Mechoulan brilliantly outlines the theological differences between Judaism and Christianity regarding the very idea of “sacrifice”—epitomizing the competing views about sacrificial “blood” that may have nurtured an age-old Christian revulsion towards shechita along with a demonization of the shechita-happy Jews. Even in a secularized (or de-Christianized) Europe, despite the efforts of the churches to distance themselves from the anti-Jewish tropes of the past, this religious heritage may still, in his opinion, carry weight and influence the public conversation.
I largely agree with Mechoulan’s intuition and his insistence on a “metapolitical” approach granting as much importance to culture writ large as to politics or politicking. But I beg to differ on one point only, or rather to suggest a further dimension. My own feeling is that what has always been at stake in the Jewish-Christian debate is not classical Christian theology, which after all always recognized the Jews as a central tenet of God’s grand design and granted them a legitimate niche in Christian society. The problem is the unholy ghost in Christianity’s machine: Marcionism, the 1st-century contention that the God of Hebrew Scripture really is the Devil, and that Christ saved Man from him. While Marcionism was formally rejected as heretical by all churches, if only because it implied a dualist, gnostic, vision of two competing Gods, it never ceased to come back and haunt Christianity. And for good reason. Christians, at some point, always had to wonder why they drifted away from the Jewish fold. Marcionism provided them with a simple, irresistible, answer: the Jews, their books, and their ways, are absolutely evil. Ergo, the less Jewish, or the more anti-Jewish, you are, the holier you are.
It was perhaps inevitable that Marcionism should come back in full force in the 20th century, as classical Christianity was receding and no longer able to contain it. One instance of this retour du refoulé was Nazism, with its openly Marcionite philosophy and its attempt to substitute a de-Judaized “German Christian Church” for normative Catholicism and Protestantism. A second instance, interwoven with the first one in many ways, is the Green, ecological, and animal-rights-obsessed cult of Mother Earth, or “the Planet,” according to which a pristine world was sullied by a conspiracy of Old Testament-reading capitalists. Both movements have focused their holy hatred on shechita: not out of concern for animals, as we have seen, but rather because of the biblical meaning of this supremely “ritual” slaughter.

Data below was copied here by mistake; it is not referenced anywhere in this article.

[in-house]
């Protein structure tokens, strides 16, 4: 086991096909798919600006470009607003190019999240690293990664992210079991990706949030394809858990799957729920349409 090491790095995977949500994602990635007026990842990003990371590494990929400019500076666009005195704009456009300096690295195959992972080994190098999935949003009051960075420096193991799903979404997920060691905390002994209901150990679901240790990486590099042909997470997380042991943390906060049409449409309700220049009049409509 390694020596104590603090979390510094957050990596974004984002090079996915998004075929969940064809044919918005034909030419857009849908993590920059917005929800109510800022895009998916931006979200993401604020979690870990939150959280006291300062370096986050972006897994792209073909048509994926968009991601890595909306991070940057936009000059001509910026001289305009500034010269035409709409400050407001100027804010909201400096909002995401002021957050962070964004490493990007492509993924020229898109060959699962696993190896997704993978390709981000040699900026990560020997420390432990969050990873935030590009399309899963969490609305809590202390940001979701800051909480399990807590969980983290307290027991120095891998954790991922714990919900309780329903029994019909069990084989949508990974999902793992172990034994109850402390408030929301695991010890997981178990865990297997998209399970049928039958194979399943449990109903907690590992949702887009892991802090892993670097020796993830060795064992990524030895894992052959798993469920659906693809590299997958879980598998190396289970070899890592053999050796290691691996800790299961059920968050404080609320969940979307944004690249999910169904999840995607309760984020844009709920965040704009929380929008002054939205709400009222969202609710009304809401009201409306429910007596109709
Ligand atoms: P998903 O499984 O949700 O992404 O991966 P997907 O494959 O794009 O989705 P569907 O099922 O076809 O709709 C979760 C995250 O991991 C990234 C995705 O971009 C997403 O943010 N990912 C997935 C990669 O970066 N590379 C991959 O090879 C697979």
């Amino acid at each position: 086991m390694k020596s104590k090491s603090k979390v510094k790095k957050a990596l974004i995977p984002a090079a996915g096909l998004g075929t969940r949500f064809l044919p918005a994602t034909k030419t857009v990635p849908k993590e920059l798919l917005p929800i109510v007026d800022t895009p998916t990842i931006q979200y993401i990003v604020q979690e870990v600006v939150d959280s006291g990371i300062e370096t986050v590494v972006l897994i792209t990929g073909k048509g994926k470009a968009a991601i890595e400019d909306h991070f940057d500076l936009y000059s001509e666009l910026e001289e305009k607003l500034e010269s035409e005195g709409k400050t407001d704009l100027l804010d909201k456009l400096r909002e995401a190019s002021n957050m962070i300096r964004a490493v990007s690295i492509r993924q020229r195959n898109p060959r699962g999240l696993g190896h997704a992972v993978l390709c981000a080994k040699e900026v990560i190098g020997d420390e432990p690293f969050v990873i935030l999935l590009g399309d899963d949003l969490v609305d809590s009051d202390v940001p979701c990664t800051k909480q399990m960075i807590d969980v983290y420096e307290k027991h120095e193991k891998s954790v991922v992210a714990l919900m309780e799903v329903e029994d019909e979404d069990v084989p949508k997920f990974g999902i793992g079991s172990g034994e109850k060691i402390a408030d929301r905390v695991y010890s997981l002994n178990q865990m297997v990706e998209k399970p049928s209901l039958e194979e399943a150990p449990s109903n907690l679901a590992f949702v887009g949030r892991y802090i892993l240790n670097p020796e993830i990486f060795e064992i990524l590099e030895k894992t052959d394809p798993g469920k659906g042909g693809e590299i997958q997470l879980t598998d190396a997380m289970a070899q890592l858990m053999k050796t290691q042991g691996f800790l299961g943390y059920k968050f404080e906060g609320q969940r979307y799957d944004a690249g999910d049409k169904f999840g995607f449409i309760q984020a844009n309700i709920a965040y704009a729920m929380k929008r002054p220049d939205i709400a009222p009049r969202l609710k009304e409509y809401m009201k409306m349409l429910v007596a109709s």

Another important lesson from Mechoulan is the frailty (or perhaps the betrayal), in front of all that, of some European governments and of their judiciaries. Ever since Franklin D. Roosevelt’s Four Freedoms Speech in 1941, religious freedom has been seen as one of the founding principles of Western and world democracy. As such, it has been incorporated into the United Nations’ Universal Declaration of Human Rights and the European Union’s Charter of Fundamental Rights, as well as in many national constitutional documents. Moreover, Western democratic nations, especially in Europe, have passed specific laws to protect Judaism as a long-persecuted minority religion.
This has not prevented several countries in Europe from maintaining a legal prohibition on shechita, a practice that Jews deem to be essential to their religious identity, nor several other ones to pass new laws to the same effect. Likewise, it has not discouraged national or supranational courts of justice, including the European Court of Human Rights, from granting legitimacy to anti-Jewish legislation.
Admittedly, one should not paint everything black and white. Most European governments have not indulged, so far, in anti-shechita legislation. Some constitutional courts—Finland’s for instance—have struck it down. Still, the extent to which principles have been ignored is disquieting.
Jews know out of accumulated experience that anti-Semitism never ends but rather transmogrifies from one pattern to another one. To quote the Passover Haggadah: “For not just one alone has risen against us to destroy us, but in every generation they rise against us to destroy us.” However, the problem is not so much whether new anti-Semites are arising (either of the milder or the harsher variety), or why they keep arising, but rather where they are currently arising from. Just like the French army in 1939 was ready for a 1914 style war, but not for the Blitzkrieg of 1940, Jews are usually well equipped to fight yesterday’s anti-Semitism but caught off guard by today’s. All the more so when it stems from quarters that were heretofore meant to be Jewish-friendly—like good, democratic, principled, European nations—or when the Marcionites dress in the clothing of compassionate idealists.